I then got an email from a friend who was a VE for W5YI and was going to have a class in my wife's hometown of LaFollette (about an hour north of here) and checked with Lauren and we decided we would do that one.

I gathered that this would be the key to Lauren's passing her test. There wouldn't be any TV, internet, or other distractions and she could focus completely on the task at hand. Plus she had been studying off-and-on for over a year, so my wife and I were confident she would focus her efforts and possibly pass the test. We didn't expect her to pass, but we didn't expect her to fail, either.

I did this once before with my sister-in-law when she was about 13. That one was an all-day session, where one person read off all the questions, and the correct answer, and they moved on to the next question. They then took the exams the next morning. Unfortunately she failed her test.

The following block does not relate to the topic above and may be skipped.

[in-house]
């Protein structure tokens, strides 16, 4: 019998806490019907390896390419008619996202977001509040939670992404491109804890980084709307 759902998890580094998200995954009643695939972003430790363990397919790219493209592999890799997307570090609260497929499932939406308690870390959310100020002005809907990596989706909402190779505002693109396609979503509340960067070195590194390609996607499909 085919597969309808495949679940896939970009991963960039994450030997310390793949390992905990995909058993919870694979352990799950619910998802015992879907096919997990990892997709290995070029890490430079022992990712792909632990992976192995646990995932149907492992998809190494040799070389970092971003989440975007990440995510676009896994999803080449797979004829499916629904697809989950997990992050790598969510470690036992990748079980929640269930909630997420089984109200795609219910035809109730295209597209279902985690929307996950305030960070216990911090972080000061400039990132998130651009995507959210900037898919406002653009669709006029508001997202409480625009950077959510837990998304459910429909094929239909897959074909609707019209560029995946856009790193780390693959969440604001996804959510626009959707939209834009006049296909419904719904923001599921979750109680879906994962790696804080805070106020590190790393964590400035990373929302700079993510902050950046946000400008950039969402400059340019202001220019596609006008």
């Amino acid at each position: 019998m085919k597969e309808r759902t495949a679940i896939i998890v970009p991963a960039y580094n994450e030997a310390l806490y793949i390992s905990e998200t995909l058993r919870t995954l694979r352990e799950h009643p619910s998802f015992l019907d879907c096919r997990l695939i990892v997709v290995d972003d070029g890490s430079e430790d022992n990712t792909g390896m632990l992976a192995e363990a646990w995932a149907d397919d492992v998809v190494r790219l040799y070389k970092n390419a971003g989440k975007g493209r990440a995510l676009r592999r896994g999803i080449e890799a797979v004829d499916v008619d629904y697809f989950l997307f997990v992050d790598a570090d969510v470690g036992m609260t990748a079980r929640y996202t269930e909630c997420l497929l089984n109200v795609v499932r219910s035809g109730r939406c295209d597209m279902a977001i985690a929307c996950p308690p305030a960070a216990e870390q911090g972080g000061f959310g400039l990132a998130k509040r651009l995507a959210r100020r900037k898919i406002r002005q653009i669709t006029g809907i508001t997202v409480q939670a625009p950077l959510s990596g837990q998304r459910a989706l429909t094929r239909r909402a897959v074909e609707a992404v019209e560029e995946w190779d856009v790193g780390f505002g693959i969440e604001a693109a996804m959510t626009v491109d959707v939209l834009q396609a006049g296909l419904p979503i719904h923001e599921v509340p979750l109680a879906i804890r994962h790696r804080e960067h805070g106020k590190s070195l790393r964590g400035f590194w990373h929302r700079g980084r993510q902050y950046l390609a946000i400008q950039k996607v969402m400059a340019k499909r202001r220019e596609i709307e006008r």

She did eventually get her ticket after studying and my wife took her to an exam session in Lafollette scheduled just for her. She did not, however get much more involved and her license has expired. If she wanted to get her license, she'd have to re-take the test and get a new callsign.

This session was different from my sister-in-law's. We met at Paradigm Church, which was located at a small shopping center on the far end of town. There, they gave her the questions and correct answers on a study sheet and they let everyone study at their own pace, without reading the pool aloud.

There was one person who was blind, and while Lauren was studying, several of us who were sitting around with nothing to do decided to help him and went into another room and read the questions and answers to him. His father who wasn't licensed either helped out as well.

They would study for 45 minutes and then take a 15 minute break. There was a 90 minute lunch in between.